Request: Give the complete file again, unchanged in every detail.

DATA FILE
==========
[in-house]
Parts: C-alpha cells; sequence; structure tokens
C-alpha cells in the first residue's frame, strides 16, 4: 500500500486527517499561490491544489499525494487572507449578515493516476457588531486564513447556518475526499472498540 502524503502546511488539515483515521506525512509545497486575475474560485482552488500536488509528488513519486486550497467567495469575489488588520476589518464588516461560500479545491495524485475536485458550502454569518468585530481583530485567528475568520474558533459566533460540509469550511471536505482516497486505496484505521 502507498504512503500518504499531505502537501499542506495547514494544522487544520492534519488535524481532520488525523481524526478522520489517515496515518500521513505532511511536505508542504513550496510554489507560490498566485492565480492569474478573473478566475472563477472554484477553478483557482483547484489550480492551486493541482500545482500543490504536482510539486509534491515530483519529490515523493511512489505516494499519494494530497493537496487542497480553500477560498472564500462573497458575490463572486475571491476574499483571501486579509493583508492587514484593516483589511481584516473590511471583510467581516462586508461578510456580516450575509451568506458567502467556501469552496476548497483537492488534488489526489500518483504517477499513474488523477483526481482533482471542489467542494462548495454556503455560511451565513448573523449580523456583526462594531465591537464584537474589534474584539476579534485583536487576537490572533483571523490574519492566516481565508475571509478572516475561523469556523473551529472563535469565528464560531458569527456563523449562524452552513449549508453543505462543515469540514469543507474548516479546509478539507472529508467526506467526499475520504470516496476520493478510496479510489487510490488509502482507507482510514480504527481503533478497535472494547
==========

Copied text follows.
[in-house]
Parts: C-alpha cells; sequence; structure tokens
C-alpha cells in the first residue's frame, strides 16, 4: 500500500486527517499561490491544489499525494487572507449578515493516476457588531486564513447556518475526499472498540 502524503502546511488539515483515521506525512509545497486575475474560485482552488500536488509528488513519486486550497467567495469575489488588520476589518464588516461560500479545491495524485475536485458550502454569518468585530481583530485567528475568520474558533459566533460540509469550511471536505482516497486505496484505521 502507498504512503500518504499531505502537501499542506495547514494544522487544520492534519488535524481532520488525523481524526478522520489517515496515518500521513505532511511536505508542504513550496510554489507560490498566485492565480492569474478573473478566475472563477472554484477553478483557482483547484489550480492551486493541482500545482500543490504536482510539486509534491515530483519529490515523493511512489505516494499519494494530497493537496487542497480553500477560498472564500462573497458575490463572486475571491476574499483571501486579509493583508492587514484593516483589511481584516473590511471583510467581516462586508461578510456580516450575509451568506458567502467556501469552496476548497483537492488534488489526489500518483504517477499513474488523477483526481482533482471542489467542494462548495454556503455560511451565513448573523449580523456583526462594531465591537464584537474589534474584539476579534485583536487576537490572533483571523490574519492566516481565508475571509478572516475561523469556523473551529472563535469565528464560531458569527456563523449562524452552513449549508453543505462543515469540514469543507474548516479546509478539507472529508467526506467526499475520504470516496476520493478510496479510489487510490488509502482507507482510514480504527481503533478497535472494547